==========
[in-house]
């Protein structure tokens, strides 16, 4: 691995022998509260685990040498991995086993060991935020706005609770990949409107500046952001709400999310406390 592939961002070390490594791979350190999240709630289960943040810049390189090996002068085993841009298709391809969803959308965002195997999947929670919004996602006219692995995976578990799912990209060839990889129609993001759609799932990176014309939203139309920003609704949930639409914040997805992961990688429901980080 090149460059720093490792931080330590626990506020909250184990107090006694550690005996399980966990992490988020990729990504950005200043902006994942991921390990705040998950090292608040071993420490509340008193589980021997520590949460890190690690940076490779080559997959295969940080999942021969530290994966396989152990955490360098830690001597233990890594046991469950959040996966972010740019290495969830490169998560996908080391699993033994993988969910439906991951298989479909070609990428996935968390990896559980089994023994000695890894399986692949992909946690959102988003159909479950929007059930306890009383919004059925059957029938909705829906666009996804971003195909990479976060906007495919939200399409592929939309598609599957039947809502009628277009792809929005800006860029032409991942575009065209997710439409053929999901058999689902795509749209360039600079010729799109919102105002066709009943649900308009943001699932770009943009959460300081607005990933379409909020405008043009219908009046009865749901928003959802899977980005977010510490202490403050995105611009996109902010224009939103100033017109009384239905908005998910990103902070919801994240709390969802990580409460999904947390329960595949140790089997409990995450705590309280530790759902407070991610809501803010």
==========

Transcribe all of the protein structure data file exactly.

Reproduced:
[in-house]
């Protein structure tokens, strides 16, 4: 691995022998509260685990040498991995086993060991935020706005609770990949409107500046952001709400999310406390 592939961002070390490594791979350190999240709630289960943040810049390189090996002068085993841009298709391809969803959308965002195997999947929670919004996602006219692995995976578990799912990209060839990889129609993001759609799932990176014309939203139309920003609704949930639409914040997805992961990688429901980080 090149460059720093490792931080330590626990506020909250184990107090006694550690005996399980966990992490988020990729990504950005200043902006994942991921390990705040998950090292608040071993420490509340008193589980021997520590949460890190690690940076490779080559997959295969940080999942021969530290994966396989152990955490360098830690001597233990890594046991469950959040996966972010740019290495969830490169998560996908080391699993033994993988969910439906991951298989479909070609990428996935968390990896559980089994023994000695890894399986692949992909946690959102988003159909479950929007059930306890009383919004059925059957029938909705829906666009996804971003195909990479976060906007495919939200399409592929939309598609599957039947809502009628277009792809929005800006860029032409991942575009065209997710439409053929999901058999689902795509749209360039600079010729799109919102105002066709009943649900308009943001699932770009943009959460300081607005990933379409909020405008043009219908009046009865749901928003959802899977980005977010510490202490403050995105611009996109902010224009939103100033017109009384239905908005998910990103902070919801994240709390969802990580409460999904947390329960595949140790089997409990995450705590309280530790759902407070991610809501803010």